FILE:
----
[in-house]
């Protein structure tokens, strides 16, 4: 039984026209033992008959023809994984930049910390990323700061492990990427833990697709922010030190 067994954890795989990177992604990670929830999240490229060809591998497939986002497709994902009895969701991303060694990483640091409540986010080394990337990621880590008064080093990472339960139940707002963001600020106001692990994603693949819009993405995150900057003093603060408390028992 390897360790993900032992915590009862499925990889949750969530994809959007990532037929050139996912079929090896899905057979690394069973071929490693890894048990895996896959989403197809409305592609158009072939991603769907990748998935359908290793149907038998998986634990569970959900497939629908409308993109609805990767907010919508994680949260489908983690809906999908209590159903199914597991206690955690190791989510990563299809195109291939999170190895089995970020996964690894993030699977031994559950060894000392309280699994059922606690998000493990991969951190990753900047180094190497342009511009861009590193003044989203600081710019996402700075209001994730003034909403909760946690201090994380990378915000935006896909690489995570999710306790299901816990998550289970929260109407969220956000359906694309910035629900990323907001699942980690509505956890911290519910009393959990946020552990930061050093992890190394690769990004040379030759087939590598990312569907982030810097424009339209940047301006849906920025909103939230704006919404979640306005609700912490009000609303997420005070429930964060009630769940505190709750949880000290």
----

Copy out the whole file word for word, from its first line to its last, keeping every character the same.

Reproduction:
[in-house]
């Protein structure tokens, strides 16, 4: 039984026209033992008959023809994984930049910390990323700061492990990427833990697709922010030190 067994954890795989990177992604990670929830999240490229060809591998497939986002497709994902009895969701991303060694990483640091409540986010080394990337990621880590008064080093990472339960139940707002963001600020106001692990994603693949819009993405995150900057003093603060408390028992 390897360790993900032992915590009862499925990889949750969530994809959007990532037929050139996912079929090896899905057979690394069973071929490693890894048990895996896959989403197809409305592609158009072939991603769907990748998935359908290793149907038998998986634990569970959900497939629908409308993109609805990767907010919508994680949260489908983690809906999908209590159903199914597991206690955690190791989510990563299809195109291939999170190895089995970020996964690894993030699977031994559950060894000392309280699994059922606690998000493990991969951190990753900047180094190497342009511009861009590193003044989203600081710019996402700075209001994730003034909403909760946690201090994380990378915000935006896909690489995570999710306790299901816990998550289970929260109407969220956000359906694309910035629900990323907001699942980690509505956890911290519910009393959990946020552990930061050093992890190394690769990004040379030759087939590598990312569907982030810097424009339209940047301006849906920025909103939230704006919404979640306005609700912490009000609303997420005070429930964060009630769940505190709750949880000290």